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Noise in the 'hood

Neighborhood councils are forcing City Hall to finally pay attention to the `little guy.'

September 18, 2006|Jason Lyon and Jeff Jacobberger | JASON LYON and JEFF JACOBBERGER serve on the city of Los Angeles Neighborhood Council Review Commission. Lyon is a member of the Silver Lake Neighborhood Council, and Jacobberger serves on the Mid-City West Community Council.

LOS ANGELES' system of grass-roots neighborhood empowerment, long ignored by the media and too often undiscovered by the public, has flexed new muscle this summer as an important brake on government power.

On Aug. 31, Superior Court Judge Robert O'Brien agreed with a coalition of neighborhood council members that the wording of Measure R, the half-baked ballot initiative to extend City Council term limits and weaken lobbyist restrictions, was misleading. Council members cleverly titled the measure, "Councilmember Term Limits of Three Terms." Almost sounds like they're creating term limits, rather than extending them, doesn't it?

In changing Measure R's title to the more accurate "Lengthening Councilmember Term Limits," as originally suggested by the city attorney, Judge O'Brien handed our diverse band of neighborhood council Davids a powerful victory over the insular Goliaths of City Hall.

Goliath isn't dead yet, though. The city appealed the ruling, and the misleading language was restored on a technicality. But the neighborhood councils' action exposed the City Council's sleight of hand for all to see.

City Hall is now on notice: Its actions are being watched and, when necessary, challenged.

Neighborhood councils were created by the new City Charter, which voters overwhelmingly approved in 1999. Unlike other government bodies, they are open to participation by anyone who lives, works or owns property in the neighborhood. Their purpose is to promote public participation and make government more responsive to local needs, to give the "little guy" as much pull in City Hall as the special interests.

The charter guarantees councils "a reasonable opportunity to provide input before decisions are made."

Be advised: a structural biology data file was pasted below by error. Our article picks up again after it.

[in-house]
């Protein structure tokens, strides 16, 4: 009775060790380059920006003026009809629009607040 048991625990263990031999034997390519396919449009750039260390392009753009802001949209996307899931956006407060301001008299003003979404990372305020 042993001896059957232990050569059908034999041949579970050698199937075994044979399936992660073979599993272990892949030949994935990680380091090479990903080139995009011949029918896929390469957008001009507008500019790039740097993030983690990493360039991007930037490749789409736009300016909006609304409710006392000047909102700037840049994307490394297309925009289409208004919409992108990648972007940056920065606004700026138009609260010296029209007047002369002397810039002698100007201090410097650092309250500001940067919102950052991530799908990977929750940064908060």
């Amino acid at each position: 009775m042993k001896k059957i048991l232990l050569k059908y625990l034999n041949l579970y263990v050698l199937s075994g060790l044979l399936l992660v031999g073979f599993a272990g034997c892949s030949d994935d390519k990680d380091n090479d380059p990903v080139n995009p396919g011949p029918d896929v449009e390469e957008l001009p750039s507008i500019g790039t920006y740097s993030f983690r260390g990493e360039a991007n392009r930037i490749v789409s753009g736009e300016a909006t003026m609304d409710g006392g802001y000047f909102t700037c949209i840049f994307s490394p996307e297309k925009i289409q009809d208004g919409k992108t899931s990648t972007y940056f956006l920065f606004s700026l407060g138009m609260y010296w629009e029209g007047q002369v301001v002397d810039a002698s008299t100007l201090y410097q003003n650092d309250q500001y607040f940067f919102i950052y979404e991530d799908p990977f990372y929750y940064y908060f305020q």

Not surprisingly, the 86 neighborhood councils currently certified often disagree with city officials on the definition of the word "reasonable." The councils are governed by elected, unpaid boards that generally meet once a month, with smaller volunteer committees studying issues between meetings, so they can't exactly move at lightening speed.

The Measure R flap isn't the first time councils have cried foul when City Hall tried to jam something through without public oversight. In 2003, the Department of Water and Power asked the City Council just before the holidays to raise residential water rates by 18% over two years. They apparently hoped for approval before New Year's hangovers cleared up. That's probably how it would have gone down in years past.

But this time, the neighborhood councils demanded their reasonable opportunity to review the proposal. When it became clear the DWP couldn't justify the broad rate hike, we called for independent verification of the need for further increases. Acknowledging our pressure, the City Council approved a partial rate increase and ordered an outside review.

That study, completed earlier this year, resulted in the department's recent request for a modest 2.75% increase and implementation of new cost-saving measures. Because neighborhood councils fought for more information, Angelenos will pay lower water rates for the foreseeable future.

More recently, more than 50 neighborhood councils jointly requested that the City Council begin keeping public records of our policy recommendations, just as it maintains files of correspondence from any city agency. Transparency is a cornerstone of democracy, and having the city publicly acknowledge and respond to advice from citizens is at the very core of charter reform.

The City Council stalled for months, ordering multiple staff reports before eventually approving the idea in two separate committees. But by the time it reached the full council last month, members had apparently decided this whole empowerment thing had gone too far. After a contentious debate, during which members Janice Hahn and Bill Rosendahl accused their colleagues of being afraid to share power, the City Council decided that after 18 months, the transparency idea needed more study.

These, of course, are the same people who adopted -- within hours of its arrival at City Hall -- Measure R, which was written by registered lobbyists and would have made lobbying regulations harder to enforce. Yet in rejecting the neighborhood council file proposal, some members had the nerve to suggest that lobbyists may have infiltrated the grass-roots groups and that participants at the local level are particularly vulnerable to bribery.

You know you've got a powerful movement going when politicians start slinging mud at community volunteers.

In all of these efforts, neighborhood councils throughout the city have demanded more honesty and accountability from city government. They've won some and lost some.

In a city whose people are all too often separated by geography, income and race, the neighborhood council system is working to bridge divides and empower communities. In the end, those coalitions will forge a truly participatory democracy in Los Angeles.

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